As the parent of a child afflicted with autism, I quickly flipped to the “Infant and Child Health” chapter of the Guide to read what the BC Health Ministry says to parents who suspect there may be a developmental issue with their child’s health. I eagerly searched for some kind of infant developmental check-list — some MOH red flags. I looked for MOH guidance on recognized, well established childhood developmental milestones parents should look for to confirm their infant is healthy or, conversely, may be a child in developmental trouble in immediate need of assessment, diagnosis and early intervention. Sorry, not in this government publication.

    Coming as no surprise to our new generation of committed parents struggling to provide necessary health care for children with autism, there is absolutely nothing in the newly published BC Government “Health Guide” that addresses the need to screen for developmental problems in infants and young children.

    The MOH Health Guide has a lot of helpful physical health care advice targeted mostly for adults, but it has NOTHING (as in “zero”) to say about developmental health for infants and young children. So what DOES the BC Guide say about children’s health? It talks about:

    – bed-wetting
    – Chickenpox
    – Colic
    – Cradle Cap
    – Croup; Diaper Rash
    – Diarrhea and Vomiting
    – Fever
    – Fever Convulsions
    – Impetigo
    – Pinworms
    – Prickly Heat
    – Roseola

    That’s all folks! These are ALL the Infant/Child health issues BC Ministry of Health deems sufficiently worthy to talk about in the Health Guide hand book going out to hundreds of thousands of BC households. What is OMITTED about children’s health just screams about the serious, systemic problem with government priorities and misplaced ministry mandate for children’s health.

    An obvious conclusion about the Health Guide is that the government view of “health” is still very narrowly defined as PHYSICAL health only. Neurological health issues are totally shut out — and there are very serious statutory and constitutional problems that flow from that.

    In blatant disregard for the July 2000 BC Supreme Court ruling stating that autism, like cancer, is a HEALTH issue, the MOH Health Guide confirms that a profound, discriminatory attitude prevails in the way government even DEFINES what constitutes children’s health.

    In disregard for the BC Supreme Court view on the nature of autism, very young children with autism — yet to be diagnosed with the disorder — are completely ignored in the BC Health Guide. Our children do not even appear as a “blip” on the Health Ministry radar screen. Yet this is the ministry that consumes over 1/3 of your provincial tax dollars and continues to deny your child’s inclusion in the publicly funded health care system.

    Some might argue it makes sense that child development issues don’t even make honourable mention in the Health Ministry’s 396 page Health Guide. After all, autism treatment is the responsibility of the Ministry for Children and Families. This would be a compelling argument except for the thorny and inconvenient fact that the Health Ministry currently has a mandated and acknowledged responsibility for autism diagnosis and assessment! That’s what they said in court.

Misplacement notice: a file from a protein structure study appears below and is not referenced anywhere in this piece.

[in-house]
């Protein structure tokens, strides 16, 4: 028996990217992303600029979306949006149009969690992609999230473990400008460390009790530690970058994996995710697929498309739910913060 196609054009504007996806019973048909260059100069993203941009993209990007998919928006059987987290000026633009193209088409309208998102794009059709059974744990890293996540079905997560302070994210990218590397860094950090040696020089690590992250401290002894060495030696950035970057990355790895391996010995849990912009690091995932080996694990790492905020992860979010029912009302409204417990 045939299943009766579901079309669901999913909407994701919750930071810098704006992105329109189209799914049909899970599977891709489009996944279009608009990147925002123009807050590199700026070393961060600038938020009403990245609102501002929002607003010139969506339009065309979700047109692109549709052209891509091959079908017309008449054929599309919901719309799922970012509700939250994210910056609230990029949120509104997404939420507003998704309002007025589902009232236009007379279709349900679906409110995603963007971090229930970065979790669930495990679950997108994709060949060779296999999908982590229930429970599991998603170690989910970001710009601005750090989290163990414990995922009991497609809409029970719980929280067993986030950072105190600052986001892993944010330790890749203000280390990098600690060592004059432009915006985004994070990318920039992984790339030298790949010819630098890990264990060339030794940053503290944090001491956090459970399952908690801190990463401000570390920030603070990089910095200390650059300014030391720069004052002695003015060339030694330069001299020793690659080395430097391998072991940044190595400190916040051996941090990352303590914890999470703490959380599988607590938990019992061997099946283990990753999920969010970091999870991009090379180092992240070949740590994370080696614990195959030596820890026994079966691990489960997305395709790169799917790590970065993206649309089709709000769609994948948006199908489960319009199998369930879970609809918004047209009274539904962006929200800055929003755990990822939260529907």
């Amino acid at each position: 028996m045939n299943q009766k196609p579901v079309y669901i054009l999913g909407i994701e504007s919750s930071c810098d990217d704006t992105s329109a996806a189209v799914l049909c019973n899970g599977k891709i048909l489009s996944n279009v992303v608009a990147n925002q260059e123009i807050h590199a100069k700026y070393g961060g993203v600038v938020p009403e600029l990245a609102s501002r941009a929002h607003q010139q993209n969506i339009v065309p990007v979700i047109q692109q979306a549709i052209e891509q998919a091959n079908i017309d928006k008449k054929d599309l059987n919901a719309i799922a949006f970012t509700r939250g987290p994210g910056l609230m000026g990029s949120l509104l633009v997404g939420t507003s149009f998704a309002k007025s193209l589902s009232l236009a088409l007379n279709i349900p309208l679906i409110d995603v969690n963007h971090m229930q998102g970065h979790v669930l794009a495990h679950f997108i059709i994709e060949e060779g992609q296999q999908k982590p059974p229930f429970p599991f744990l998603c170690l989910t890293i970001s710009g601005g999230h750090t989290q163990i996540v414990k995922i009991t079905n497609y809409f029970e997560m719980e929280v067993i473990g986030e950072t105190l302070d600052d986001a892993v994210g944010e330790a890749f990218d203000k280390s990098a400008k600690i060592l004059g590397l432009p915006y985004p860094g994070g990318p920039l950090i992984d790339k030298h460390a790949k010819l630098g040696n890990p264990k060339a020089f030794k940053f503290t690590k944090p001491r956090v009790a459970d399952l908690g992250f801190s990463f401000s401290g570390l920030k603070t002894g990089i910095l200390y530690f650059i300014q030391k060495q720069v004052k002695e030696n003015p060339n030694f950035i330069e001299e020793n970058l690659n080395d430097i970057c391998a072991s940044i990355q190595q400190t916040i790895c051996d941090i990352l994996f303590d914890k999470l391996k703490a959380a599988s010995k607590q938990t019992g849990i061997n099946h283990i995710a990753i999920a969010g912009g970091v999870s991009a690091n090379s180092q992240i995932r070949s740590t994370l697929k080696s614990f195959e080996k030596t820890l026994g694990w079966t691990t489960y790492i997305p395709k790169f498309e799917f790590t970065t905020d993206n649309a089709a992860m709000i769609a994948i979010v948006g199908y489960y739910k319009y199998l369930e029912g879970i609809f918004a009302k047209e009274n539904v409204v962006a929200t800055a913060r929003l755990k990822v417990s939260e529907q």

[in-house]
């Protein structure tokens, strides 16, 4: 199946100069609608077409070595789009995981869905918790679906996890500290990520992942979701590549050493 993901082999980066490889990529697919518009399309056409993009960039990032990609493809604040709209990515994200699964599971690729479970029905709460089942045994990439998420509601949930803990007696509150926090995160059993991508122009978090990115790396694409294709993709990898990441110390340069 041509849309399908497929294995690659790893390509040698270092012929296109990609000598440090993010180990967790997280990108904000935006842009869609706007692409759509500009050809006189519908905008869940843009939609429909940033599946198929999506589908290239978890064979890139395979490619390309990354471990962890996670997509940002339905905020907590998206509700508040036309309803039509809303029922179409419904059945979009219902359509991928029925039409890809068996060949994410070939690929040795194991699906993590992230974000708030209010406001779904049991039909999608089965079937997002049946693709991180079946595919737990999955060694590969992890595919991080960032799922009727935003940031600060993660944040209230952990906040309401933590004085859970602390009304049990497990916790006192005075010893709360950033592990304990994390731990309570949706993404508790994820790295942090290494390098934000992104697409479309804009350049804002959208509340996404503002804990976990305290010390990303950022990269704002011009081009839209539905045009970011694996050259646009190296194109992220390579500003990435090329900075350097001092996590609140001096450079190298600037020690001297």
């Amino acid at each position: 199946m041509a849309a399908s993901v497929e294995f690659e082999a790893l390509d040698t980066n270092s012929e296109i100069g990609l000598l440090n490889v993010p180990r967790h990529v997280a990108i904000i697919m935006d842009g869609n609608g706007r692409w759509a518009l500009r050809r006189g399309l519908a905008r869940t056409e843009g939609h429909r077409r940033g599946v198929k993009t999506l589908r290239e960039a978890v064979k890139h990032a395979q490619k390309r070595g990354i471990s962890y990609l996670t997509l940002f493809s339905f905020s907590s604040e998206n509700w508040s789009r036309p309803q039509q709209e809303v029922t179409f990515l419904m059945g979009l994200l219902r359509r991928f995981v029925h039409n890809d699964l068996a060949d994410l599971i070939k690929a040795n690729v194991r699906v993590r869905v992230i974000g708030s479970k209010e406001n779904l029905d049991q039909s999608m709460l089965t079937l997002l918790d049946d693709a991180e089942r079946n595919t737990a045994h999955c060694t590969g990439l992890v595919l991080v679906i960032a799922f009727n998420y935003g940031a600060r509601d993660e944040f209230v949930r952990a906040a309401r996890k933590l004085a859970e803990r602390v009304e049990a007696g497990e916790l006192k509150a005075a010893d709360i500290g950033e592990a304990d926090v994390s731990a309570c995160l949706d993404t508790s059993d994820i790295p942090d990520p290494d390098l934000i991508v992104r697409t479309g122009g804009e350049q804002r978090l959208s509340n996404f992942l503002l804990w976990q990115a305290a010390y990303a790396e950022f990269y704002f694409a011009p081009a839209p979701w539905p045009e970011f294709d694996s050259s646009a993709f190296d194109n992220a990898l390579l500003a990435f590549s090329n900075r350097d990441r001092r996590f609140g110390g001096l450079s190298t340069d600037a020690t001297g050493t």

So what’s up? Why does the user-friendly BC Health guide received in the mail today only spend 21 out of 396 pages on “Infant and Child Health”? How come a meager 5.3 percent of Health Guide pages devoted to children? Why do they not at least mention some of the SYMPTOMS of developmental children’s health issues parents should be looking for? The simple MOH fig leaf: “it’s not our problem, talk to the Children’s Ministry”.

    In 1997, the Government of British Columbia transferred responsibility for children with developmental issues out of the Ministry of Health into The Ministry for Children and Families — a Ministry created to deal with social problems (MCF was formerly a division of the Ministry of Social Services). Even though MOH pays for autism diagnosis and assessment, they are on-record regarding policy, that children’s developmental health (autism treatment in particular) is the responsibility of Ministry for Children and Families — a Ministry set up for child protection, not health care issues.

    An important part of the BC Supreme Court's reasons for judgment in the July 2000 autism ruling is opinion that child and youth mental health programs should never have been transferred to the Children’s Ministry. But that is where they remain. How many synonyms can we think of for government incompetence — and intransigence?

    BC Supreme Court states (Auton et al. v. BC Government, July 2000):

    “[58] Dr. Thomas Barnett, who is the child psychiatry representative on the B.C. Psychiatric Association, described the transfer of child and youth mental health programmes from MOH to MCF in 1997 as "an expensive experiment gone wrong." At the community level, he sees no benefits resulting from the transfer, in large part because the individuals who make policy within MCF and determine what services are available for autistic children lack training in psychiatry, psychology or behavioural intervention.”

    The Health Guide actually does talk about one health problem that is relevant to some parents of children with autism. There is a section about Irritable Bowel Syndrome (IBS, P. 93). The Guide says, “Symptoms of IBS often increase with stress …”. Of course what the BC Health Guide fails to mention is that for BC parents of children with autism struggling with Children’s Ministry bureaucrats for publicly funded autism treatment — and battling with school districts for mainstreamed educational supports — government is THE major source of pathological stress causing Irritable Bowel Syndrome in mothers of children with autism (this is a best kept government secret so far … anyone interested in doing a landmark study on this womyn’s issue)?